Tuesday, November 16, 2010

Latest Bulletin from the Desecration Newsroom!

Well, sports fans, the latest episode in our Science Won't be Slowed Department, or in this case, the Desecration Newsroom is that the famous astronomer Tycho Brahe (1546-1601) will be disinterred.  The reason is the urgent, pressing 'need' for us to know whether the poor guy died because his bladder exploded or whether it was mercury poisoning.  (Note the fake nose.  That's not a scratch on the etching, but a prosthesis because Brahe had his shortie amputated in a duel; hence the frown)

Whether or not next of kin  (or perhaps Inspector Lestrade) were consulted for permission to dig into this story, we can't say.  But this seems to be turning into a habit, because the Honorable Dr Brahe has been dug up before!  That also seems to have been on another slow news day way back in 1901  when a hot medical bulletin was needed to fill the pages (the investigators at the time, being interested in sustainability of this disinterment project, only took a mustache snippet).

Here a distinguished team of 'scientists' somehow have funds and permission to go digging (is this what skull-duggery refers to?) for something to justify their promotions or tenure, or to show how deeply insightful they are.

Whether finding (or not) whatever they are looking for will tell whether Tycho's untimely death was due to his dabbling in the metallics of alchemy, or was assassinated by the King of Denmark, or was murdered by his rival Johannes Kepler is not clear. Given what they can find in clothing or bones, there seems to be no bones about the inevitably murky results.  Even the authors agree:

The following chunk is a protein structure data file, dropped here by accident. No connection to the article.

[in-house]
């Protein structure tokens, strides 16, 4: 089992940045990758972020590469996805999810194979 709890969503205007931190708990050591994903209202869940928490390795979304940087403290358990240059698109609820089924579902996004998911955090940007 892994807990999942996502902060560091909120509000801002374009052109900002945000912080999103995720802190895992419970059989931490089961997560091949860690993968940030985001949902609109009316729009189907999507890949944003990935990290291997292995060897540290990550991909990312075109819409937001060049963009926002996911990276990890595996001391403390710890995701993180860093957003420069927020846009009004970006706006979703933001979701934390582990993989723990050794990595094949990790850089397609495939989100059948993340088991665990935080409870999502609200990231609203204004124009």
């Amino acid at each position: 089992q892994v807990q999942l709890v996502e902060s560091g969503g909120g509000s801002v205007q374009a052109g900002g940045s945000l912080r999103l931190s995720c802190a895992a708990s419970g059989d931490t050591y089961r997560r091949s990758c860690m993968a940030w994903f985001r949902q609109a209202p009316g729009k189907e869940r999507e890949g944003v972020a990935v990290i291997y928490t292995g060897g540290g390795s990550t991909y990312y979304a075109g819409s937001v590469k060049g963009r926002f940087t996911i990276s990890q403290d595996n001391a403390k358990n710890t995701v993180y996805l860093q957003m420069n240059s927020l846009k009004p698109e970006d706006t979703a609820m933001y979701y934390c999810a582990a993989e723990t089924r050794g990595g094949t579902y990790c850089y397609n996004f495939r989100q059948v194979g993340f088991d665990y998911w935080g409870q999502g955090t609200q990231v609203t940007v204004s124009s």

Professor Jens Vellev, from Aarhus University, is leading the team of scientists and archaeologists which opened the tomb in Tyn Church on Monday.
He says he hopes to get better samples of hair and bones than were taken in 1901.
The use of the latest technology to test the samples may also help shed more light on the mystery of the astronomer's death, although Professor Vellev is not promising anything.
"Perhaps, we will be able to come close to an answer, but I don't think we will get a final answer to that question," he said.

We're certainly relieved that the latest technology will be used, as well as to see that the Sustainability spirit is being maintained (i.e., 'we won't find a final answer, so we can justify another grant to dig the poor star-gazer up again next time we need a publication'). Apparently, grave-digging is OK by the Catholic Church, which we guess can find a way to rationalize anything attention-getting (pass the plate!), since a special mass is being held in 'honor' of the event  (Man helping God to understand why Brahe passed to wherever he went.  If it turns out it was just a burst bladder after all, is that a ticket to heaven, since it rules out alchemy?).

We thought MT readers would want to know about this hot new bulletin from the Your Research Dollars at Honorable Work, that is, science doing its duty to the society that pays it.

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